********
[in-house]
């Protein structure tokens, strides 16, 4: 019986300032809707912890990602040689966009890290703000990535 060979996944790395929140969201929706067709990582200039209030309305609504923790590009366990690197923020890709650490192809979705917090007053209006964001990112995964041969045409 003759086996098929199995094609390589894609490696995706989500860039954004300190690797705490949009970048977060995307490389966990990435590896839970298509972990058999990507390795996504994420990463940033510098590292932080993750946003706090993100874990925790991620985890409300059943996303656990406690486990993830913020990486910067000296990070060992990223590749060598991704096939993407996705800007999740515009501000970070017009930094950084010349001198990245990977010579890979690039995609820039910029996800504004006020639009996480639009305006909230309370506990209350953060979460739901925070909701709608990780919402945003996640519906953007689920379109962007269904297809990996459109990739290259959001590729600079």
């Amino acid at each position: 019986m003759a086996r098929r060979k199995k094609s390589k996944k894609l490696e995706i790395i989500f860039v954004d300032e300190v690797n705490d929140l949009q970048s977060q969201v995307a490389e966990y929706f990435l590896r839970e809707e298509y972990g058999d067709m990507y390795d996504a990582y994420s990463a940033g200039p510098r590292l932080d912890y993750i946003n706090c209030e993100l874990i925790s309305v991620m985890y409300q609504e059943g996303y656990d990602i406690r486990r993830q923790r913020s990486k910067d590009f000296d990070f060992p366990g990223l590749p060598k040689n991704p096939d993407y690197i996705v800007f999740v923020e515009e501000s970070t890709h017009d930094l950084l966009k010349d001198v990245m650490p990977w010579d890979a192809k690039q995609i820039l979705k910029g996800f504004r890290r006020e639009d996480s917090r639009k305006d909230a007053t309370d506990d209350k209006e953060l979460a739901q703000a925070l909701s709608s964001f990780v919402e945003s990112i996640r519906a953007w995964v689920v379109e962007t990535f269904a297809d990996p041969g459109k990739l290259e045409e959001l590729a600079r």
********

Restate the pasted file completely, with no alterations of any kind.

[in-house]
């Protein structure tokens, strides 16, 4: 019986300032809707912890990602040689966009890290703000990535 060979996944790395929140969201929706067709990582200039209030309305609504923790590009366990690197923020890709650490192809979705917090007053209006964001990112995964041969045409 003759086996098929199995094609390589894609490696995706989500860039954004300190690797705490949009970048977060995307490389966990990435590896839970298509972990058999990507390795996504994420990463940033510098590292932080993750946003706090993100874990925790991620985890409300059943996303656990406690486990993830913020990486910067000296990070060992990223590749060598991704096939993407996705800007999740515009501000970070017009930094950084010349001198990245990977010579890979690039995609820039910029996800504004006020639009996480639009305006909230309370506990209350953060979460739901925070909701709608990780919402945003996640519906953007689920379109962007269904297809990996459109990739290259959001590729600079």
């Amino acid at each position: 019986m003759a086996r098929r060979k199995k094609s390589k996944k894609l490696e995706i790395i989500f860039v954004d300032e300190v690797n705490d929140l949009q970048s977060q969201v995307a490389e966990y929706f990435l590896r839970e809707e298509y972990g058999d067709m990507y390795d996504a990582y994420s990463a940033g200039p510098r590292l932080d912890y993750i946003n706090c209030e993100l874990i925790s309305v991620m985890y409300q609504e059943g996303y656990d990602i406690r486990r993830q923790r913020s990486k910067d590009f000296d990070f060992p366990g990223l590749p060598k040689n991704p096939d993407y690197i996705v800007f999740v923020e515009e501000s970070t890709h017009d930094l950084l966009k010349d001198v990245m650490p990977w010579d890979a192809k690039q995609i820039l979705k910029g996800f504004r890290r006020e639009d996480s917090r639009k305006d909230a007053t309370d506990d209350k209006e953060l979460a739901q703000a925070l909701s709608s964001f990780v919402e945003s990112i996640r519906a953007w995964v689920v379109e962007t990535f269904a297809d990996p041969g459109k990739l290259e045409e959001l590729a600079r």